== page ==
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Setting up LAN-less backups

SAN expert Chris Poelker details what you need to consider when setting up LAN-less backups.

How does one set up a LAN-less backup? Besides the tape library, SAN and FC with HBAs, what other devices are needed and how are these devices connected to each other?
There are currently multiple technical methods of doing " LAN-less" backups.

CDP -- Continuous data protection (sometimes over a LAN)
Snapshot -- Disk based snapshots (software- or hardware-based)
Xcopy -- SCSI Xcopy disk-to-tape or disk-to-disk
BCV -- Hardware-based clones

Some methods require participation and licenses on the server being backed up, (LAN-less) some do not require the server that's LUNs are being backed up (server-less) and some do not even require a backup server (array-based backup).

Traditional backup requires the server being backed up to participate in the process, since the server would need to be aware that a backup was in process, and data writes should be quiesed. Usually the backup software would communicate with an agent (over IP) on the server, and the server would then ship data across the network to the backup server, which would then output the data to tape.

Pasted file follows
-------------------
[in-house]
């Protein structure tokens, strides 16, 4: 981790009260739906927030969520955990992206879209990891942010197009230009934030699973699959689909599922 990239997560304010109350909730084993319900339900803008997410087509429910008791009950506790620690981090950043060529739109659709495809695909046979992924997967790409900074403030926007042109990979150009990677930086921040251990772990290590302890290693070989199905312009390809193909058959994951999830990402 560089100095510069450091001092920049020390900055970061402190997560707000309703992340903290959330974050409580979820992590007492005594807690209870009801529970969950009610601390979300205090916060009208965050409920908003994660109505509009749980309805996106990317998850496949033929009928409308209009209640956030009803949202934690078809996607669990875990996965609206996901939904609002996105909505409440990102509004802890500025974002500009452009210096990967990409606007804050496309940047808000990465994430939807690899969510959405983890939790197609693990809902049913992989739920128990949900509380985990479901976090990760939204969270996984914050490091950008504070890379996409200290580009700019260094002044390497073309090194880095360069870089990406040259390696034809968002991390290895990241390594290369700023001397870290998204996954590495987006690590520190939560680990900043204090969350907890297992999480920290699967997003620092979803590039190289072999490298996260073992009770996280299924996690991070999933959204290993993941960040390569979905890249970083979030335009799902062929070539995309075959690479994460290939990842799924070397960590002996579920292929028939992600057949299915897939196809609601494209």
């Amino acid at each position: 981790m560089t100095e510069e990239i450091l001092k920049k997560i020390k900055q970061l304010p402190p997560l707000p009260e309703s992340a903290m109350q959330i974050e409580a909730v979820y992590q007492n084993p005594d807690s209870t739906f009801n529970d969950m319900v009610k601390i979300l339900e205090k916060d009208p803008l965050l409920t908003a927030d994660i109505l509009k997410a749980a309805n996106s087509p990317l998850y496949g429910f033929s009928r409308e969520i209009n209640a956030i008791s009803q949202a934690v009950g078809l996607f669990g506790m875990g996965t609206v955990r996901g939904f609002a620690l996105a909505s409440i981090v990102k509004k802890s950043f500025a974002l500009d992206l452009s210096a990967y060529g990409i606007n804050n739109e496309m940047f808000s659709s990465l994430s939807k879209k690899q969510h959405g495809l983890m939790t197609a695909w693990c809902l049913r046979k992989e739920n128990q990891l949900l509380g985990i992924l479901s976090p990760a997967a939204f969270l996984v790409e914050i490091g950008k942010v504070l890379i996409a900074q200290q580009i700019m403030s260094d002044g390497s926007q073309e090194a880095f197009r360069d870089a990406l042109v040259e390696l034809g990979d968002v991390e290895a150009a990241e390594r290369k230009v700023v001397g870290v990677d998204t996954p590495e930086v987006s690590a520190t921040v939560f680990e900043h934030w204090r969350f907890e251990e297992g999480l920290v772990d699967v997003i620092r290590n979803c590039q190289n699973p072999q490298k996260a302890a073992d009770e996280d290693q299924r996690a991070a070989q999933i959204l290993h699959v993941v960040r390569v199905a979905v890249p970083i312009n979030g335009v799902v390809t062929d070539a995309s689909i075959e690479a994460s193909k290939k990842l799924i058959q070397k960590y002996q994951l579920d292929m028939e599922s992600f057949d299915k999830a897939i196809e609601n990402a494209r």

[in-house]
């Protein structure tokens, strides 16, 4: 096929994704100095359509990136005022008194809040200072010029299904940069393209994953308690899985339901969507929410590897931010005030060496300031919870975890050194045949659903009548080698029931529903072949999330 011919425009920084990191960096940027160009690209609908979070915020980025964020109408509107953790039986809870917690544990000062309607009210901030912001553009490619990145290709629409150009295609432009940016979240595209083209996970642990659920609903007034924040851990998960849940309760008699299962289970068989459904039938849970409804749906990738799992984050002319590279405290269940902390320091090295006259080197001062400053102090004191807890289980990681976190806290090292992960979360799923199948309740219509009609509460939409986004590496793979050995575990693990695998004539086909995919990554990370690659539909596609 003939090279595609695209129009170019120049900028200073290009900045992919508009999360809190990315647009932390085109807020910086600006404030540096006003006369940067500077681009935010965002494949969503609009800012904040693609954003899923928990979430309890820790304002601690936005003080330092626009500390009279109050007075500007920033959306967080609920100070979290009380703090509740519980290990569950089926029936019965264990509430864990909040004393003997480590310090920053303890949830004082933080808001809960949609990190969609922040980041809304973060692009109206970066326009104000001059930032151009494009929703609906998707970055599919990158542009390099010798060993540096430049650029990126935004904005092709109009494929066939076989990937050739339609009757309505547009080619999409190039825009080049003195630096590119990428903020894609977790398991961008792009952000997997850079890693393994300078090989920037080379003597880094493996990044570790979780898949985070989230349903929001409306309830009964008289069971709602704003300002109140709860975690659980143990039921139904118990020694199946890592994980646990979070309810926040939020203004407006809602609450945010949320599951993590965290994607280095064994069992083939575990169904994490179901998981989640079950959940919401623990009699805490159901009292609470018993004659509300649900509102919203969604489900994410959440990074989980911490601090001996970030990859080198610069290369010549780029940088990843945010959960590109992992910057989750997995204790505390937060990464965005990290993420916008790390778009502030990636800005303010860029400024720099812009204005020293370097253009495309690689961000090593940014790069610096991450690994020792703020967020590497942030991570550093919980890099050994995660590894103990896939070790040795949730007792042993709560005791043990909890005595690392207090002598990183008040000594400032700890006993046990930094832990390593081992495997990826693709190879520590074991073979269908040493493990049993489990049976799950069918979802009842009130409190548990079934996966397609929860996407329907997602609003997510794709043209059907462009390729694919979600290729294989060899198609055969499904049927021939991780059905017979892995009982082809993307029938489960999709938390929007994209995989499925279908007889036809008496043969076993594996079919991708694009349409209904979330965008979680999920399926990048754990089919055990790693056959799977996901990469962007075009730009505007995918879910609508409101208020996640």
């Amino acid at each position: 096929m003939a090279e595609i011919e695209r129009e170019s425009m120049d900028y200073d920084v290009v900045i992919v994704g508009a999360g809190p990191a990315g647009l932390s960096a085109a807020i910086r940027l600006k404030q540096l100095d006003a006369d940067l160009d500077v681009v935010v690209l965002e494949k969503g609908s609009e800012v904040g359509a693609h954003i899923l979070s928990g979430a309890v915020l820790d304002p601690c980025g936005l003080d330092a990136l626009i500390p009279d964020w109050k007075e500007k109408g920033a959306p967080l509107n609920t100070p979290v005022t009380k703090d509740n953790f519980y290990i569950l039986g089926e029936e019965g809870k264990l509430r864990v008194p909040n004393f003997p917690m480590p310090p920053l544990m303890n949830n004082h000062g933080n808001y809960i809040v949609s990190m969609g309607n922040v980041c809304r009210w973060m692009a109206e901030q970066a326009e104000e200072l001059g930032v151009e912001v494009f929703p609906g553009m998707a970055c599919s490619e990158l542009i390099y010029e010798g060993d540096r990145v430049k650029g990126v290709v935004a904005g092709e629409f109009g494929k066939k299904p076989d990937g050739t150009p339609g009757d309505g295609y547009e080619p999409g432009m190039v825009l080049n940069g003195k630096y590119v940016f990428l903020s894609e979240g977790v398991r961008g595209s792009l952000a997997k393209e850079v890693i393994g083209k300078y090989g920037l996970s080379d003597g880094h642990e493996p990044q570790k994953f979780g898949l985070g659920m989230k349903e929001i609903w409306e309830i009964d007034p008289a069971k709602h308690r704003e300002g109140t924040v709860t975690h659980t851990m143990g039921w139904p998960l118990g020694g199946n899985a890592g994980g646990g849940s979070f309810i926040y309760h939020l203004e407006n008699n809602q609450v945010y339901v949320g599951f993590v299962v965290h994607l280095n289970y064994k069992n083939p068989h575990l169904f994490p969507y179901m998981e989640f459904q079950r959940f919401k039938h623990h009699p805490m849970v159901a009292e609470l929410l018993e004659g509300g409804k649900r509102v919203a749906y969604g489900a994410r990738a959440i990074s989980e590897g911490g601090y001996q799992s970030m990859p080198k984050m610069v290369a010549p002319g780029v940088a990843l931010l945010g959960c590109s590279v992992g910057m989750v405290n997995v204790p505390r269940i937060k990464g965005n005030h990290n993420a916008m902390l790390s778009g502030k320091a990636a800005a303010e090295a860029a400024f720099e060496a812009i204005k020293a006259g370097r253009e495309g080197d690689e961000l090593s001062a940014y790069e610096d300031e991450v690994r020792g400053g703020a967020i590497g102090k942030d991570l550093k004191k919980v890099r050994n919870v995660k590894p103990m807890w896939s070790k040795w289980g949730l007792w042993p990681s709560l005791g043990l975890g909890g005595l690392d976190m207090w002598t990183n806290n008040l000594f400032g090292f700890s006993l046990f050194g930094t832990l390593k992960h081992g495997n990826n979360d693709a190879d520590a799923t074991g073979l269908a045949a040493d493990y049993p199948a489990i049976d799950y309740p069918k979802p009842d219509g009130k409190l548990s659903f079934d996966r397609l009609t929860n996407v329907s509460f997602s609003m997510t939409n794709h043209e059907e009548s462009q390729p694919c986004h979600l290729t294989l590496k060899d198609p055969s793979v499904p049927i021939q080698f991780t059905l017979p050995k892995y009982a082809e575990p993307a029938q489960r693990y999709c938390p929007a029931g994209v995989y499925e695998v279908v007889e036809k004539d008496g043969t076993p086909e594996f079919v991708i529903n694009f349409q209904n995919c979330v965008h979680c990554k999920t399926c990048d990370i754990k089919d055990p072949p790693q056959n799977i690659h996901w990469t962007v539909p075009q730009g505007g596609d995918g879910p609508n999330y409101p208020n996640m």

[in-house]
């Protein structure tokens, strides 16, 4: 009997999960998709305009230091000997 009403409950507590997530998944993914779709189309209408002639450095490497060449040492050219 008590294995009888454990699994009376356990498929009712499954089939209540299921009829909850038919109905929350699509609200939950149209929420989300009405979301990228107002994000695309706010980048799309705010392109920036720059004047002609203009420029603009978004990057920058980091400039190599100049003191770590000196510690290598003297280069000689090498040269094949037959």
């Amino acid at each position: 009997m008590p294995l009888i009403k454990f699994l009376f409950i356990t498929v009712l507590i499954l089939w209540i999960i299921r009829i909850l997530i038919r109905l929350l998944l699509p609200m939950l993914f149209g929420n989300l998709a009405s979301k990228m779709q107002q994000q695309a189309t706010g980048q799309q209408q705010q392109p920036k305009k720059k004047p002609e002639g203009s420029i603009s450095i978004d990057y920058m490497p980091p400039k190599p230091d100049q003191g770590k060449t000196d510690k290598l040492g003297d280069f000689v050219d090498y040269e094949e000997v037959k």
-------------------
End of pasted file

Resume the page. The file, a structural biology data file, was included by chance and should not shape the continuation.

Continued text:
LAN-less backup lets you move the backup data stream off the corporate LAN, and redirect it through the SAN. LAN-less backup improves backup performance dramatically. A typical 10 megabit per second (Mbps) LAN can move backup data at around 1 megabyte per second (MBps). A SAN can move data at 100 MBps to 400 MBps (depending on the fabric speed). LAN-less backup may use the LAN for simple control information only. The actual backup data stream is re-directed over the SAN.

These figures are from chapter 9 of my book "Storage Area Networks for Dummies", which also covers snapshot backups and some formulas you can use for figuring out tape requirements and how long backup will take.

Dig Deeper on Disk-based backup